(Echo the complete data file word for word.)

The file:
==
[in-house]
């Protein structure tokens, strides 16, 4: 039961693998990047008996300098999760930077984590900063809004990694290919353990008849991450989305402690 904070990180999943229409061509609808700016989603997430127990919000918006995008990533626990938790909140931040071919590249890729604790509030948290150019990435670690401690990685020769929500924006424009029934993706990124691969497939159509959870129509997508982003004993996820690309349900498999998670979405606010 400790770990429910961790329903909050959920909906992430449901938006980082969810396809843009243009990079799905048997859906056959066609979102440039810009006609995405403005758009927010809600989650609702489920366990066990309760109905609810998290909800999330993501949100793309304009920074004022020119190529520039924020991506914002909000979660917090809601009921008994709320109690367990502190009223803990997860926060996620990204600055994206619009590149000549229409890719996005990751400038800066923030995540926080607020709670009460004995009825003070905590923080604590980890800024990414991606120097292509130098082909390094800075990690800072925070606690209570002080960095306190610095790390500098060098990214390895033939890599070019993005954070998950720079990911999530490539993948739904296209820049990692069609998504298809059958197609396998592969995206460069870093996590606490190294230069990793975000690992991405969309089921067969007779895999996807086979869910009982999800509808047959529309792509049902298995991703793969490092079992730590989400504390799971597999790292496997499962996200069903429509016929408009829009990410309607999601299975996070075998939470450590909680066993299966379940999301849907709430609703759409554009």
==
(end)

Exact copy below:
[in-house]
């Protein structure tokens, strides 16, 4: 039961693998990047008996300098999760930077984590900063809004990694290919353990008849991450989305402690 904070990180999943229409061509609808700016989603997430127990919000918006995008990533626990938790909140931040071919590249890729604790509030948290150019990435670690401690990685020769929500924006424009029934993706990124691969497939159509959870129509997508982003004993996820690309349900498999998670979405606010 400790770990429910961790329903909050959920909906992430449901938006980082969810396809843009243009990079799905048997859906056959066609979102440039810009006609995405403005758009927010809600989650609702489920366990066990309760109905609810998290909800999330993501949100793309304009920074004022020119190529520039924020991506914002909000979660917090809601009921008994709320109690367990502190009223803990997860926060996620990204600055994206619009590149000549229409890719996005990751400038800066923030995540926080607020709670009460004995009825003070905590923080604590980890800024990414991606120097292509130098082909390094800075990690800072925070606690209570002080960095306190610095790390500098060098990214390895033939890599070019993005954070998950720079990911999530490539993948739904296209820049990692069609998504298809059958197609396998592969995206460069870093996590606490190294230069990793975000690992991405969309089921067969007779895999996807086979869910009982999800509808047959529309792509049902298995991703793969490092079992730590989400504390799971597999790292496997499962996200069903429509016929408009829009990410309607999601299975996070075998939470450590909680066993299966379940999301849907709430609703759409554009």